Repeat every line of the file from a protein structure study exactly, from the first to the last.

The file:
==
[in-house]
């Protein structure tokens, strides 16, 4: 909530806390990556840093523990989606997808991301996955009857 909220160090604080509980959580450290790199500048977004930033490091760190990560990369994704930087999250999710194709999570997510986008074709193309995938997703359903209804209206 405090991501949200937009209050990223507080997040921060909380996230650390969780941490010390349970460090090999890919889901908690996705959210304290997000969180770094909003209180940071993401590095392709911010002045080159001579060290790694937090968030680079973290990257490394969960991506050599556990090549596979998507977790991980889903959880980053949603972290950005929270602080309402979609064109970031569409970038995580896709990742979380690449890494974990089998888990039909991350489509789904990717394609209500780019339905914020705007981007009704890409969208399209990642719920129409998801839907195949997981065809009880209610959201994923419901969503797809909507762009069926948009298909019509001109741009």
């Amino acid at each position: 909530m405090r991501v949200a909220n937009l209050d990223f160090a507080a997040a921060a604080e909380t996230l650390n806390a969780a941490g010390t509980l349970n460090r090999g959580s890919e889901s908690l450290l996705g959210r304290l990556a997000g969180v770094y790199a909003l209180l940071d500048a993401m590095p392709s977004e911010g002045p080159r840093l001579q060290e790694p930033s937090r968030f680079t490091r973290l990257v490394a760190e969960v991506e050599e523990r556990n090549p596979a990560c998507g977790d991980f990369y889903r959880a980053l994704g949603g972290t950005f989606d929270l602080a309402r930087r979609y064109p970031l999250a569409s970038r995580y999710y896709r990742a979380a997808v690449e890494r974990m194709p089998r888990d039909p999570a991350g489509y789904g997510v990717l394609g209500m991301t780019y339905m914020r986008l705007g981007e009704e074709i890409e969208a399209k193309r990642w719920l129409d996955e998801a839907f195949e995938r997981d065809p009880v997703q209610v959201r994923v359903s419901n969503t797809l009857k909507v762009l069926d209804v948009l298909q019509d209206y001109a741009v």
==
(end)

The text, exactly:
[in-house]
């Protein structure tokens, strides 16, 4: 909530806390990556840093523990989606997808991301996955009857 909220160090604080509980959580450290790199500048977004930033490091760190990560990369994704930087999250999710194709999570997510986008074709193309995938997703359903209804209206 405090991501949200937009209050990223507080997040921060909380996230650390969780941490010390349970460090090999890919889901908690996705959210304290997000969180770094909003209180940071993401590095392709911010002045080159001579060290790694937090968030680079973290990257490394969960991506050599556990090549596979998507977790991980889903959880980053949603972290950005929270602080309402979609064109970031569409970038995580896709990742979380690449890494974990089998888990039909991350489509789904990717394609209500780019339905914020705007981007009704890409969208399209990642719920129409998801839907195949997981065809009880209610959201994923419901969503797809909507762009069926948009298909019509001109741009």
């Amino acid at each position: 909530m405090r991501v949200a909220n937009l209050d990223f160090a507080a997040a921060a604080e909380t996230l650390n806390a969780a941490g010390t509980l349970n460090r090999g959580s890919e889901s908690l450290l996705g959210r304290l990556a997000g969180v770094y790199a909003l209180l940071d500048a993401m590095p392709s977004e911010g002045p080159r840093l001579q060290e790694p930033s937090r968030f680079t490091r973290l990257v490394a760190e969960v991506e050599e523990r556990n090549p596979a990560c998507g977790d991980f990369y889903r959880a980053l994704g949603g972290t950005f989606d929270l602080a309402r930087r979609y064109p970031l999250a569409s970038r995580y999710y896709r990742a979380a997808v690449e890494r974990m194709p089998r888990d039909p999570a991350g489509y789904g997510v990717l394609g209500m991301t780019y339905m914020r986008l705007g981007e009704e074709i890409e969208a399209k193309r990642w719920l129409d996955e998801a839907f195949e995938r997981d065809p009880v997703q209610v959201r994923v359903s419901n969503t797809l009857k909507v762009l069926d209804v948009l298909q019509d209206y001109a741009v």